Monthly Archives: September 2017

From the unconscious to the conscious to consciousness of the unconscious

In the present age of all-at-onceness, we have discovered that it is impossible — personally, collectively, technologically — to live with the subliminal. Paradoxically, at this moment in our culture, we meet once more preliterate man. For him there was no subliminal factor in experience; his mythic forms of explanation explicated all levels of any situation at the same time. (‘Introduction’ to Explorations in Communication)

The all-­at-once, many-leveled awareness of the electronic age discourages continuation of the unexamined subliminal back-log of literate man. (The Medium is the Message)

Finnegans Wake is a set of multi-leveled puns on the reversal by which Western man enters his tribal, or Finn, cycle once more, following the track of the old Finn, but wide awake this time as we re-enter the tribal night. It is like our contemporary consciousness of the Unconscious. (Understand Media, 35)

Any process that approaches instant interrelation of a total field tends to raise itself to the level of conscious awareness… (Understand Media, 351)

With Gutenberg the first mechanization of a handicraft was by segmentation of the scribal processes, demonstrating the powers of rapid repetition to create mass production. Gutenberg wiped out scholasticism and scribal culture almost overnight. In the same manner that TV uses movies, Gutenberg used the old medieval content as his programming. Soon his technology created a new environment that altered the human sensorium drastically, providing the presses with individual authors eager to express fragmented opinions, or what we later began to call “private points of view”. Just as there was nobody in the ancient classical world to notice the effects of the phonetic alphabet and papyrus on the human psyche and social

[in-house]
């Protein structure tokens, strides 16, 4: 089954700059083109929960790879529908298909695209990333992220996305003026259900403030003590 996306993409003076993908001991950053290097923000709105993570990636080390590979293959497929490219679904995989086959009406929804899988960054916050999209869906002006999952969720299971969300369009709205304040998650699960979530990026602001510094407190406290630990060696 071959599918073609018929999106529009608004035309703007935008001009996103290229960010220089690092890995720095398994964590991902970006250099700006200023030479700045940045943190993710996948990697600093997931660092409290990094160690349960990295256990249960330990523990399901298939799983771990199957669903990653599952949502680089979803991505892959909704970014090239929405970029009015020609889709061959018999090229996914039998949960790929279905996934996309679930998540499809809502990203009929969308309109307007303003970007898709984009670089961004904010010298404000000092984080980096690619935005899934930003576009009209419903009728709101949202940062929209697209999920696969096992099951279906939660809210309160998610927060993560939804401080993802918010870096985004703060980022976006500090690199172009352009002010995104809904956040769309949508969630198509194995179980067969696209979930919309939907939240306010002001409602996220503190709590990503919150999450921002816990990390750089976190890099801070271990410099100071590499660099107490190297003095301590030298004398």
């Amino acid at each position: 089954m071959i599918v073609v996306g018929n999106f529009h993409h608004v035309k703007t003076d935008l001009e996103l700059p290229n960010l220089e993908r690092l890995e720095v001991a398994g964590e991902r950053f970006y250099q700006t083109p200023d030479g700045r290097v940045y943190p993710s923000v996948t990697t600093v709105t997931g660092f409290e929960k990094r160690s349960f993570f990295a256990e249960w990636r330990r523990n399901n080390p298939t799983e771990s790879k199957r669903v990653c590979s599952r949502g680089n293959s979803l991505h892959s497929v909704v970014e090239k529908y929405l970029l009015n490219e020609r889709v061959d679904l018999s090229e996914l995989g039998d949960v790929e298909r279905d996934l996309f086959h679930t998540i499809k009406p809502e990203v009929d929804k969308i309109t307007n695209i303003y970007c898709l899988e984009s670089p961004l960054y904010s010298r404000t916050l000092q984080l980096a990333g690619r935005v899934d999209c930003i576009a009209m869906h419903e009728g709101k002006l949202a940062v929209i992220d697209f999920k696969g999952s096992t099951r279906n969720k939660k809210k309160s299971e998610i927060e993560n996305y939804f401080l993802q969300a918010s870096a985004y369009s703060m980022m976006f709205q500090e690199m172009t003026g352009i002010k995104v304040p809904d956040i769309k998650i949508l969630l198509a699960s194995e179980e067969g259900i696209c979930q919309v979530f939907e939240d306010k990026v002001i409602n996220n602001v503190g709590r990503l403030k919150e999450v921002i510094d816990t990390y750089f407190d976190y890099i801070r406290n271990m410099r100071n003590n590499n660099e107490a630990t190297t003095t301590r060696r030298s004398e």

organization, so there was nobody at the Council of Trent who noted that it was the form of printing that imposed a totally new formal causality on human consciousness. (McLuhan to MM to Robert Leuver, Jul 30, 1969, Letters 385 = M&L 90)

We put the unconscious outside in the environment by simply putting everything outside at once without connections. The unconscious has everything, but it has no connections. Our new electric environment has everything but no connections. It is simultaneous but not connected. This is the unconscious, so for most people it looks like crazy, mixed-up energy. Just like the unconscious itself. We have created the unconscious outside ourselves as an environment. (Education in the Electronic Age, 1967/1970) 

we live in post-history in the sense that all pasts that ever were are now present to our consciousness and that all the futures that will be are here now. In that sense we are post-history and timeless. Instant awareness of all the varieties of human expression constitutes the sort of mythic type of consciousness of ‘once-upon-a-timeness’ which means all time, out of time. (Electric Consciousness and The Church, 1970)

Since the unconscious as the complete spectrum of “formal causality” already “has everything”, it never has anything new. But human consciousness is new all the time and therefore varies, not only between each individual and all others, and not only over every individual’s lifetime, but also between different historical ages and in particular between different technological eras. These bring possibilities to consciousness which were always present but which were largely dormant because unconscious and not perceived as capabilities that might be developed.